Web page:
On the historical view of the sacraments, justice was invoked as a principle that justified the jettisoning of certain elements of the ritual. In this sense it was a political rather than an interpretive decision. Perhaps we can still invoke justice, but this time as a hermeneutic principle. We reject the necessity of priesthood because we don’t think that was actually part of the order given by God. God, after all, is just and would not give an unjust order. Hence, the requirement of priesthood must be a non-divine interpolation into the giveness of the ritual. In other words, it is an example of human rather than divine authorship. I tend to be a Quinian about our beliefs and interpretations. I think that virtually any particular statement can be rationally maintained so long as we make adjustments elsewhere in our beliefs. In this sense, there is nothing incoherent per se about affirming the “efficacy” of a sacrament prayer said without the benefit of the priesthood. I would want to see, however, what adjustments must be made to accommodate this belief.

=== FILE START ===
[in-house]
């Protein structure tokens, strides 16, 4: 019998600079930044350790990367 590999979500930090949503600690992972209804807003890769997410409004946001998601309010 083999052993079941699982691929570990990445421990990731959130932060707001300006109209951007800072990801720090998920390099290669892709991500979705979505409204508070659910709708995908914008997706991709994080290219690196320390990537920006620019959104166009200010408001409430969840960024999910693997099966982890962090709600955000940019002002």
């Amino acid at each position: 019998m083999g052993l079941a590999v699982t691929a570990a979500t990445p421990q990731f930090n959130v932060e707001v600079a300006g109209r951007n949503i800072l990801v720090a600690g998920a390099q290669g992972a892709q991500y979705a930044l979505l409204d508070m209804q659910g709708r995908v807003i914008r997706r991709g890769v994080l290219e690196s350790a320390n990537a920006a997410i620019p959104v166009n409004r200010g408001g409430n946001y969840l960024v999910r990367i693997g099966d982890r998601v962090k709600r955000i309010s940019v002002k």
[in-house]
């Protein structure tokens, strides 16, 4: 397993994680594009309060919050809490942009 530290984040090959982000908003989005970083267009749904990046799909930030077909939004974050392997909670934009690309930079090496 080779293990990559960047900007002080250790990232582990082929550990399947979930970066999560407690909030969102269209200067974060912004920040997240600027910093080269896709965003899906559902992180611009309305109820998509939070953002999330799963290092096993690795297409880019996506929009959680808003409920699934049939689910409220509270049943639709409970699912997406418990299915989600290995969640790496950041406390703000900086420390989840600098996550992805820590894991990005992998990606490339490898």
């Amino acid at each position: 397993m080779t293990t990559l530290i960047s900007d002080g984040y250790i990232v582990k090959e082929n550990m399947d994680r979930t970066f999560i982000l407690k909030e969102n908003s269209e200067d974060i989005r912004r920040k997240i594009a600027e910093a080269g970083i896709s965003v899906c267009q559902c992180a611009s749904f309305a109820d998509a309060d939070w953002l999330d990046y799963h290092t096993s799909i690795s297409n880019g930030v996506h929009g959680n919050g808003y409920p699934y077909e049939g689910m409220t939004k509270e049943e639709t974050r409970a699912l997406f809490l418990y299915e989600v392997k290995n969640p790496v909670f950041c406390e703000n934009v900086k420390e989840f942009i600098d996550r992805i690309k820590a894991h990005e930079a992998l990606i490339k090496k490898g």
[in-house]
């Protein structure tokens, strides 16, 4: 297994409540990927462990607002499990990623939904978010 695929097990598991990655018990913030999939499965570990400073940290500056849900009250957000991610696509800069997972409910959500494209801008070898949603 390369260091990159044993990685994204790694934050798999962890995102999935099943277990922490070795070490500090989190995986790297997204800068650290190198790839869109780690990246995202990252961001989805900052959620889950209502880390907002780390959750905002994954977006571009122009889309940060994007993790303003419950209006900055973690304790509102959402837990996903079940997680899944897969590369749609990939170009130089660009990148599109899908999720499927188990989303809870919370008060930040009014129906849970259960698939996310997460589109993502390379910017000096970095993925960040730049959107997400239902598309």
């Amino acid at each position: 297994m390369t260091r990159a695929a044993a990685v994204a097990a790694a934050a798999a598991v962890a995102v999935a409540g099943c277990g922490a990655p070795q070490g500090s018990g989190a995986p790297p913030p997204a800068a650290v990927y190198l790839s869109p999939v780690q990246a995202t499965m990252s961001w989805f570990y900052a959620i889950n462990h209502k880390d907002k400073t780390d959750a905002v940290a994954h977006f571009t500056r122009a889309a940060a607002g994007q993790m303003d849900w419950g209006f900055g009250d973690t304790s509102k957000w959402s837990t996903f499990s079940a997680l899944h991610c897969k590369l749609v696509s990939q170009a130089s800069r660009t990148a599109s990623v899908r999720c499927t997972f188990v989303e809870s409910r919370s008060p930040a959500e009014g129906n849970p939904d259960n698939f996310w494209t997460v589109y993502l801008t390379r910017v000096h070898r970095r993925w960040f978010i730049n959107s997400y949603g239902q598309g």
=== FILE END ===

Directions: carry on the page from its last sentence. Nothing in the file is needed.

If we are to maintain priesthood as part of the sacrament, however, it seems to me that we must take it as part of the giveness of the ritual. This, of course, will require adjustments in our other beliefs. It seems to me that we will need to do one of three things. First, find an understanding of male priesthood that does not violate contemporary ideas of justice and gender. I suspect that this is not possible, as a key concept of in those ideas of justice is, I take it, that no person can be excluded from a position of value on the basis of gender. It seems to me that the only strategy available here is to deny that holding the priesthood is a position of value, which I don’t find particularly plausible. Second, we can simply abandon or modify our sense of justice. This looks a bit more promising. For example, we might modify it to mean something like “no one can be excluded on the basis of gender from a position of governmental or business or educational value on the basis of gender,” or “no one can be excluded on the basis of gender from a position of value in an institution that they do not voluntarily participate in.” Still, this will create some problems. Third, we can simply deny that injustice is evidence of the absence of divinity. It may be that God is simply not all that concerned with gender justice in this context. This is a scary answer, as we would like to think that God is always concerned with justice. I suspect, however, that we are wrong about this.